After all, individuals in the happy position of having savings or maybe cash released from sales of property, other assets or perhaps those in receipt of an inheritance are not going to see decent returns from bank deposits any time soon. True, some of the banking institutions are currently offering more interesting products whereby returns are considerably higher than the pittance offered on regular bank deposits, but with inflation in Gibraltar and other areas stubbornly high, due in very large measure to constantly increasing energy prices, the net return (that is the real increase in the value of one's investment after one deducts the effect of inflation) is still disappointingly low.

I was minded to have a look at the investment climate for private investors when preparing this piece, not least because of the publicity generated locally in recent weeks concerning the changes in the EIF rules here in Gibraltar. The acronym stands for Experienced Investor Fund and the original legislation was enacted here in 2005. The funds can be used to invest in a wide range of asset classes and can also be established using what is known as a Protected Cell Structure for even more flexibility. New rules have been agreed that will enter force next year. These will enhance significantly the appeal of the Gibraltar EIF which is of course good news for local firms and the employment they generate. For a summary of the recent changes that should lead to increased international interest in Gibraltar, I refer readers to the excellent article penned by Grant Thornton's Adrian Hogg in the May 2012 edition of The Gibraltar Magazine.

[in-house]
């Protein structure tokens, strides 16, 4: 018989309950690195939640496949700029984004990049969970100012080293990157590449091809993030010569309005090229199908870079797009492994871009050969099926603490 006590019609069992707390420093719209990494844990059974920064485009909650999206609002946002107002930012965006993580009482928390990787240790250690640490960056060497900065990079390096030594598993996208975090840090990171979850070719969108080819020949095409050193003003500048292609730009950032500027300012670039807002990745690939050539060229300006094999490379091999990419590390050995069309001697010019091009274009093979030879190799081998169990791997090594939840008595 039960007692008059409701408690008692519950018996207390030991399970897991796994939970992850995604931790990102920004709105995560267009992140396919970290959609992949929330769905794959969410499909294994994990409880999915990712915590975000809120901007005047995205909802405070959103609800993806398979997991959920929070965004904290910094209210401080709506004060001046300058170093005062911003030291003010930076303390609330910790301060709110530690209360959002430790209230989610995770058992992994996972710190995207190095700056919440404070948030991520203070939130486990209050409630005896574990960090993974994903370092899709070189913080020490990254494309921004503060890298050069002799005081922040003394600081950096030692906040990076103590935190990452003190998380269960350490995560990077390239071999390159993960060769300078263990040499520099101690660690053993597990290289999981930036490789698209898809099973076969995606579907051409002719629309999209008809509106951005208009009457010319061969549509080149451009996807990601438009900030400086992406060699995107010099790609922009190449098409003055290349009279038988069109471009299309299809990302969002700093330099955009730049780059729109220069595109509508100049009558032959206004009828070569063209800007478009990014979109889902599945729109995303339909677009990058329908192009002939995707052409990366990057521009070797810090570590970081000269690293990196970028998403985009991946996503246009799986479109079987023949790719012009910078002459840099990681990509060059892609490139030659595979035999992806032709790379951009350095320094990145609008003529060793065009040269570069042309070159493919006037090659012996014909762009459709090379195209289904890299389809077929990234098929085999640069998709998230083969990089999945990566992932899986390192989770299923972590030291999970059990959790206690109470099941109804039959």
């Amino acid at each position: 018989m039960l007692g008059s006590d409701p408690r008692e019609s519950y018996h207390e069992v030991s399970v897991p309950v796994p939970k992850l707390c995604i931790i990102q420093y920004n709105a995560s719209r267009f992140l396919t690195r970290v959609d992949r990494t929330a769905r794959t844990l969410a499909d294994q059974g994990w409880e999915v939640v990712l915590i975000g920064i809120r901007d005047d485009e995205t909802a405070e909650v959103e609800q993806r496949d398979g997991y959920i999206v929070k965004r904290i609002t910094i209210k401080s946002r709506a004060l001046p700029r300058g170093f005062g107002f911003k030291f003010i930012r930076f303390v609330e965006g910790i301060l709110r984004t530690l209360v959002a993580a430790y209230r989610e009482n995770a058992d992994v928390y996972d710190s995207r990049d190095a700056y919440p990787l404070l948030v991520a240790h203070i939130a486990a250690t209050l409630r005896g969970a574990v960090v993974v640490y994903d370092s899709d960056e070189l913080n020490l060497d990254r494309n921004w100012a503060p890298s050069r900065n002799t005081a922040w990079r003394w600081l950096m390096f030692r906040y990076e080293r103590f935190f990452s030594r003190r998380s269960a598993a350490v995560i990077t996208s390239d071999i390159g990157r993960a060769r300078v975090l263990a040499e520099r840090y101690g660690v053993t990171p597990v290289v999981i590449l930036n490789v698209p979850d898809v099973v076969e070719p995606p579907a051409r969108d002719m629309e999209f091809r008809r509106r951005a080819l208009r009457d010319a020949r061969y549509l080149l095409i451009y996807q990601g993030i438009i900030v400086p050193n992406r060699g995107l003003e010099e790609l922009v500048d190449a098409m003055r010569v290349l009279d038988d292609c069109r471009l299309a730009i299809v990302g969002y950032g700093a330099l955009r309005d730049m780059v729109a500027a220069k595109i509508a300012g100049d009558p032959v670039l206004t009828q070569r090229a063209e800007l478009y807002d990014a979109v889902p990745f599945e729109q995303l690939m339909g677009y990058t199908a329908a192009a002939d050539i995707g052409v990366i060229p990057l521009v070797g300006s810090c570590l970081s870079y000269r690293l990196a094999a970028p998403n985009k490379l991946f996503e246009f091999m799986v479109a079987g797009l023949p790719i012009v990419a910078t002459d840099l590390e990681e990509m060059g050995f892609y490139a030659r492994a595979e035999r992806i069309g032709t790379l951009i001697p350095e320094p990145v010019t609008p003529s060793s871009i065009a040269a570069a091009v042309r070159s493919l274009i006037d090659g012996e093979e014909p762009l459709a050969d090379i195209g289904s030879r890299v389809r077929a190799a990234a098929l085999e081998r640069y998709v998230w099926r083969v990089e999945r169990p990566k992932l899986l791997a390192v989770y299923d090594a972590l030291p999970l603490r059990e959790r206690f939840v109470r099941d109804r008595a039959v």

Gibraltar is well placed to compete in this area and with the infrastructure and industry experience to be found here, I can see significant growth opportunities. Gibraltar is of course a full EU member so can exploit its ability for investment firms to "passport" their services, something not so readily available to competing jurisdictions such as the Channel Islands and Cayman.

So this is all very well and good but let's step back a moment. Is an investment fund a suitable way for ordinary people like you and me if we are considering investing or is it just something for these "experienced investors". What about the rest of us?

There are many thousands of investment funds to choose from and they come in all types of shapes and sizes but the broad principles are straightforward. There are a number of very good reasons why a new investor might want to consider using a fund when thinking about their options.